# Public Key Cryptography - Computer Science

Public Key
Cryptography

Bryan Pearsaul

Outline

What is Cryptology?

Symmetric Ciphers

Asymmetric Ciphers

Diffie
-
Hellman

Moral Issues

Outline

Summary

References

What is Cryptology?

The science of keeping data secure

Two transformation algorithms:

Enciphering and Deciphering

Symmetric ciphers

Asymmetric ciphers

Symmetric Ciphers

Also known as private key

Both parties must agree on the key

D_K(E_K(P)) = P

Not very computationally intensive

Key must be securely sent to both parties

Symmetric Cipher Example

k

= 4

Enciphering

E

E_K(X)

Deciphering

D

D_K(E_K(X)) = X

X

K

Turn plaintext SECRET into
ciphertext

S+4=W, E+4=I, C+4=G, R+4=V, E+4=I,
T+4=X

Symmetric Cipher Example

Much more elaborate transformations

are available

Some that are so complicated that

even if the transformation was

public a key would still be needed

Still require a distributed key

Asymmetric cipher

Also known as public key

Enciphering

E

E_K(X)

Deciphering

D

D_K’(E_K(X)) = X

X

K’

K

Two keys: public
k
, private
k’

Private key not required for both

parties

More computationally intensive

Diffie
-
Hellman

One of the first public key
cryptographic systems

Developed by Martin Hellman, Ralph
Merkle, and Whitfield Diffie at
Stanford University in 1976

Diffie
-
Hellman

Based on a special case of the

subset
-
sum, or knapsack, problem

Subset
-
sum Problem

5

8

4

11

6

20

Diffie
-
Hellman Example

Block cipher

Block size of 7 bits. Possible 2
7

combinations

Private key (
a’
1
,
a’
2
, … ,
a’
n
) of 7 integers: (1, 2, 5, 11, 32, 87, 141)

Chose two special integers,
w

and
m
,

such that
w

and
m

are relatively prime,

meaning gcd(
w
,
m
) = 1:
w

= 901,
m

= 1234

Public key (
a
1
,
a
2
, … ,
a
n
)

of 7 integers using the equation:
a
i

=
w
*

a’
i

mod
m
:

(901, 568, 803, 39, 450, 645, 1173)

Partition SECRET into 7 bit blocks each block consisting of x
n

bits (
x
1
,
x
2
, …,
x
n
)

S

1010011

E

1000101

C

1000011

R

1010010

E

1000101

T

1010100

B
x

=

x
i
a
i

i=1

n

S = 1 X (901) + 0 X (568) + 1 X (803) + 0 X (39) + 0 X (450) + 1 X (645) + 1 X (1173)

S = 3522

Diffie
-
Hellman Example

Encrypted blocks B
x

received. Special version of subset
-
sum problem

Which subset of (
a’
1
,
a’
2
, … ,
a’
n
) sums to
B’
x
where
B’
x

=
B
x

*

w
-
1

mod
m

w
-
1

is the modular inverse of
w

for
m
,
w

*

w
-
1

mod
m

= 1

B’
x

= 3522 X (901)
-
1

mod 1234

B’
x

= 3522 X 1171 mod 1234

B’
x

= 234

1.
sum

0

2. for
i = n
step
-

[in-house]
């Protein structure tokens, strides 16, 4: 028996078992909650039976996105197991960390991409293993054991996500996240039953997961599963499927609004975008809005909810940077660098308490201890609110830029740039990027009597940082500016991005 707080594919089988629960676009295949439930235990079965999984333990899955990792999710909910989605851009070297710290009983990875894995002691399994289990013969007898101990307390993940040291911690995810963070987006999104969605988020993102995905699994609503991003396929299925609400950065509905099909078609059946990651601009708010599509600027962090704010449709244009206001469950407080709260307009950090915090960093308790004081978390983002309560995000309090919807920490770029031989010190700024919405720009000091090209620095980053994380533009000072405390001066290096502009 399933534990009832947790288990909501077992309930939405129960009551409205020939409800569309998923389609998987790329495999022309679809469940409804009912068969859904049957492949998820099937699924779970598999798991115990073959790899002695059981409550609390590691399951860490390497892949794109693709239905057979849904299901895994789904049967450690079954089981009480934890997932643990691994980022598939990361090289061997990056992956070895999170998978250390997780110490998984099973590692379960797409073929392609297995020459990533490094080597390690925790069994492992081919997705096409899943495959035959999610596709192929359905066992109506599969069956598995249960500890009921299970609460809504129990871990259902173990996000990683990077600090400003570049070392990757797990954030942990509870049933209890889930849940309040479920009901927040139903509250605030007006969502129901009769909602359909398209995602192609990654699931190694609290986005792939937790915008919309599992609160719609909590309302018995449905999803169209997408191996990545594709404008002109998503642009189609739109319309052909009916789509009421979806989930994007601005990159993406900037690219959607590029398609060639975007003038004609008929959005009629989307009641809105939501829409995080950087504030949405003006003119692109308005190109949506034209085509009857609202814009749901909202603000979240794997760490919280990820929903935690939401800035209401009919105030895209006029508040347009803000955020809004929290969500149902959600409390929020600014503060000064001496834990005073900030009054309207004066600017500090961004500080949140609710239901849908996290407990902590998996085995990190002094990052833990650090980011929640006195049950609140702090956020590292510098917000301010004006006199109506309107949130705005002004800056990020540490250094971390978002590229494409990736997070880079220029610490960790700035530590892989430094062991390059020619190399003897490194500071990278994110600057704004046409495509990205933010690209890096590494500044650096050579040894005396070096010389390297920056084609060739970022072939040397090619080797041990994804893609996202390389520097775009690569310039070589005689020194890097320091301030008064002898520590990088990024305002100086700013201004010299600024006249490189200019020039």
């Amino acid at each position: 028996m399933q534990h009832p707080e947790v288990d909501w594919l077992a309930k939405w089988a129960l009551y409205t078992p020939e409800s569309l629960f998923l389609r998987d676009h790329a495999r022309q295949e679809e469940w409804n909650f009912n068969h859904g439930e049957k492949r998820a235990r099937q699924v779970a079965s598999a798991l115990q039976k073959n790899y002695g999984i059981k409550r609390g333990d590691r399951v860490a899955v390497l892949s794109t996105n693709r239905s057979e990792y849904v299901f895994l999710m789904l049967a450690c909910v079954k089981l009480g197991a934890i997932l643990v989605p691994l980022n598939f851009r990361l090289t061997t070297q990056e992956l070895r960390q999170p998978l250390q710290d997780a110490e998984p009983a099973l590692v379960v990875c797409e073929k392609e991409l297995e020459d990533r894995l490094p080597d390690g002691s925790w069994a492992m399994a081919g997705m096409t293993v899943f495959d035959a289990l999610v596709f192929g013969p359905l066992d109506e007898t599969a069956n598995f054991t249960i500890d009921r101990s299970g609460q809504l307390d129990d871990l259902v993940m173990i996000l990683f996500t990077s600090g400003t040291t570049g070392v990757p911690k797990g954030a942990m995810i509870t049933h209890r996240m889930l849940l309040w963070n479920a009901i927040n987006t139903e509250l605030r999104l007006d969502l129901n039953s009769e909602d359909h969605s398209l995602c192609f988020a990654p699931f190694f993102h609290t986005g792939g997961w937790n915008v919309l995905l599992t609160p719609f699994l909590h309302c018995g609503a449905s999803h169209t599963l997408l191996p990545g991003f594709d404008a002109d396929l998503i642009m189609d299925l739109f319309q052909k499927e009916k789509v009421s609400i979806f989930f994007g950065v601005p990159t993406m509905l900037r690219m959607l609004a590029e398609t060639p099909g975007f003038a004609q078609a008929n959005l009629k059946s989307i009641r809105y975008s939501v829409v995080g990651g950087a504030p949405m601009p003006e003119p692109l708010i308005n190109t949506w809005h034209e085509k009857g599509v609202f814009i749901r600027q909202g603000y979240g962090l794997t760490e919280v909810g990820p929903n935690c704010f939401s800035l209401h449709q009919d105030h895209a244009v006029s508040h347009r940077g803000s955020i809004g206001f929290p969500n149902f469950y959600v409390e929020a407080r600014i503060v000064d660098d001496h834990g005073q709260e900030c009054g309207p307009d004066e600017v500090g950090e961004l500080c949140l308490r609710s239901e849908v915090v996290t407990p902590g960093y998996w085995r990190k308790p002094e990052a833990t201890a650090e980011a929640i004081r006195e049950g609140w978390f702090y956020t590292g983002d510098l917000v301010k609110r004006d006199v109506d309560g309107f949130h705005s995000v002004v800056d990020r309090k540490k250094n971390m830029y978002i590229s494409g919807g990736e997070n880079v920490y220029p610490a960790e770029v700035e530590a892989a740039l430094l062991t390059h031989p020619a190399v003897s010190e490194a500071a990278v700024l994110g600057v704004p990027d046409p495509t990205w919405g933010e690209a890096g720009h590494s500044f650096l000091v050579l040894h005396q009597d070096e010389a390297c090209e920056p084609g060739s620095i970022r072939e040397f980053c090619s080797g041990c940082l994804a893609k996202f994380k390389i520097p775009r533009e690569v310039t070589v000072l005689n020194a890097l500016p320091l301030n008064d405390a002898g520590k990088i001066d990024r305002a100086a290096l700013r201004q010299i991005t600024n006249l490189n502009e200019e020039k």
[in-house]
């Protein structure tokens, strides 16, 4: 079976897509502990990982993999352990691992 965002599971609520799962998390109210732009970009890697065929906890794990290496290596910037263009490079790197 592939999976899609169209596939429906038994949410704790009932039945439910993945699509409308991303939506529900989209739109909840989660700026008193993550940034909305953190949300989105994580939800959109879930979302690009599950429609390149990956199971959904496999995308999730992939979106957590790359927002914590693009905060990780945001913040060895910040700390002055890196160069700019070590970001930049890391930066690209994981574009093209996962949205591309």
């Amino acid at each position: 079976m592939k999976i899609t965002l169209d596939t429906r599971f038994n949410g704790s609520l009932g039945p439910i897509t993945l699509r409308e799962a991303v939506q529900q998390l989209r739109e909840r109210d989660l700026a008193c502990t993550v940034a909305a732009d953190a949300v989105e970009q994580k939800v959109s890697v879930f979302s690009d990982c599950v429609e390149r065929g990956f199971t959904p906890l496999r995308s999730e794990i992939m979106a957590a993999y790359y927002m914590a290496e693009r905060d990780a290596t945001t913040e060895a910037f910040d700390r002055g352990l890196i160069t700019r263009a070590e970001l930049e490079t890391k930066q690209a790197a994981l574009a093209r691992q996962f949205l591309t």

1 until 1 do

if
a
i

+
sum

<=
B’
x

then
sum

sum

+
a
i
;

subset(i)

1

else subset(i)

0

3. if sum =
B’
x

then exit with subset

else exit with “failure”

Private key (1, 2, 5, 11, 32, 87, 141),
B’
x

= 234, find subset (1, 0, 1, 0, 0, 1, 1) = S

Diffie
-
Hellman

An algorithm that solves the
particular problem on which a
cryptographic system is based.

An algorithm which solves NP
-
complete problems quickly

Two possible points of vulnerability

RSA

Factorization so far is unsolvable in
polynomial
-
time

Based on the difficulty of factoring
large numbers

Developed by Ron Rivest, Adi
Shamir, and Leonard Adleman at
MIT in 1977.

RSA Example

Find two large prime integers,
p
and
q
, and form product
n

=
pq

Find a random integer,
e
, that is relatively prime to Ф(n) = (
p
-
1)(
q
-
1)

p

and
q

are kept private, (
n
,
e
) are the public key

Message is partitioned into blocks,
b
, such that
b

<
n

Each block is encrypted using the equation:
c

=
b
e

mod
n

For the private key, calculate integer
d

which is the modular inverse of
e

for Ф(n), or
e
*
d

mod Ф(n) = 1

Once
d

is calculated it becomes your private key and all records of

p

and
q

should be destroyed

Each encrypted block,
c
, is decrypted using the equation:
b

=
c
d

mod
n

p = 61, q = 53, n = 3233, Ф(n) = 3120, e = 17, d = 2753

encrypt(123) = 123
17

mod 3233 = 855

decrypt(855) = 855
2753

mod 3233 = 123

RSA

Factorization cannot be done in
polynomial
-
time

Factoring is required to break the
system

Security of RSA relies on two
assumptions

Moral Issues

Information Theft

Who does the data belong to?

Privacy

Summary

Diffie
-
Hellman and RSA

Symmetric and Asymmetric ciphers

Pros and Cons

Cryptology

Moral Issues

References

A. Shamir, “A Polynomial
-
Time Algorithm for Breaking the Basic Merkle
-
Hellman
Cryptosystem", A
dvances in Cryptology
-

CRYPTO '82 Proceedings
, pp. 279
-
288,
Plenum Press, 1983.
IEEE Transactions on Information Theory
, Vol. IT
-
30, pp. 699
-
704, 1984.

A.K. Dewdney,
The New Turning Omnibus
, pp. 250
-
257, Henry Holt and Company,
2001.

RSA Cryptosystem, http://primes.utm.edu/glossary/page.php?sort=RSA.

Cryptology FAQ, http://www.faqs.org/faqs/cryptography
-
faq/part06/.

The Extended Euclidian Algorithm,
http://www.grc.nasa.gov/WWW/price000/pfc/htc/zz_xeuclidalg.html.